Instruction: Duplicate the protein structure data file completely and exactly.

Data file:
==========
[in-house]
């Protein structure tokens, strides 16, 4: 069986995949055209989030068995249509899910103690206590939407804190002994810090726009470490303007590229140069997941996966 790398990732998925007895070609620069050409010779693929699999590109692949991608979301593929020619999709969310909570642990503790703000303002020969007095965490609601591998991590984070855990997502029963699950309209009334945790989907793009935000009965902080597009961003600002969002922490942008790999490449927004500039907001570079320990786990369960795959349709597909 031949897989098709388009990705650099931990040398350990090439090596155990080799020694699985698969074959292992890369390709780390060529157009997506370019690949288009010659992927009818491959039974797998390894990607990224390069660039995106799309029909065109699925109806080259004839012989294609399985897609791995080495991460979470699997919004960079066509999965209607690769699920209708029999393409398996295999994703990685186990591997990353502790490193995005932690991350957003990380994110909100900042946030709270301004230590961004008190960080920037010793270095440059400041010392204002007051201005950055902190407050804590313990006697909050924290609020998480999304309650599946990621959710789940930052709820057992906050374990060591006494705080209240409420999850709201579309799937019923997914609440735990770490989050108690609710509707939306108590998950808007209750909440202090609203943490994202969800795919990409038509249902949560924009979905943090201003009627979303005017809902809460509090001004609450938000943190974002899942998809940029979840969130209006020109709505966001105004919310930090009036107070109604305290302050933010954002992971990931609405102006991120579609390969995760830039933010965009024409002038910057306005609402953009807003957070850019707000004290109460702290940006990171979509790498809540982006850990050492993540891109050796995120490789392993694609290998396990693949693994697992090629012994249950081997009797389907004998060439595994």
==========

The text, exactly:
[in-house]
């Protein structure tokens, strides 16, 4: 069986995949055209989030068995249509899910103690206590939407804190002994810090726009470490303007590229140069997941996966 790398990732998925007895070609620069050409010779693929699999590109692949991608979301593929020619999709969310909570642990503790703000303002020969007095965490609601591998991590984070855990997502029963699950309209009334945790989907793009935000009965902080597009961003600002969002922490942008790999490449927004500039907001570079320990786990369960795959349709597909 031949897989098709388009990705650099931990040398350990090439090596155990080799020694699985698969074959292992890369390709780390060529157009997506370019690949288009010659992927009818491959039974797998390894990607990224390069660039995106799309029909065109699925109806080259004839012989294609399985897609791995080495991460979470699997919004960079066509999965209607690769699920209708029999393409398996295999994703990685186990591997990353502790490193995005932690991350957003990380994110909100900042946030709270301004230590961004008190960080920037010793270095440059400041010392204002007051201005950055902190407050804590313990006697909050924290609020998480999304309650599946990621959710789940930052709820057992906050374990060591006494705080209240409420999850709201579309799937019923997914609440735990770490989050108690609710509707939306108590998950808007209750909440202090609203943490994202969800795919990409038509249902949560924009979905943090201003009627979303005017809902809460509090001004609450938000943190974002899942998809940029979840969130209006020109709505966001105004919310930090009036107070109604305290302050933010954002992971990931609405102006991120579609390969995760830039933010965009024409002038910057306005609402953009807003957070850019707000004290109460702290940006990171979509790498809540982006850990050492993540891109050796995120490789392993694609290998396990693949693994697992090629012994249950081997009797389907004998060439595994």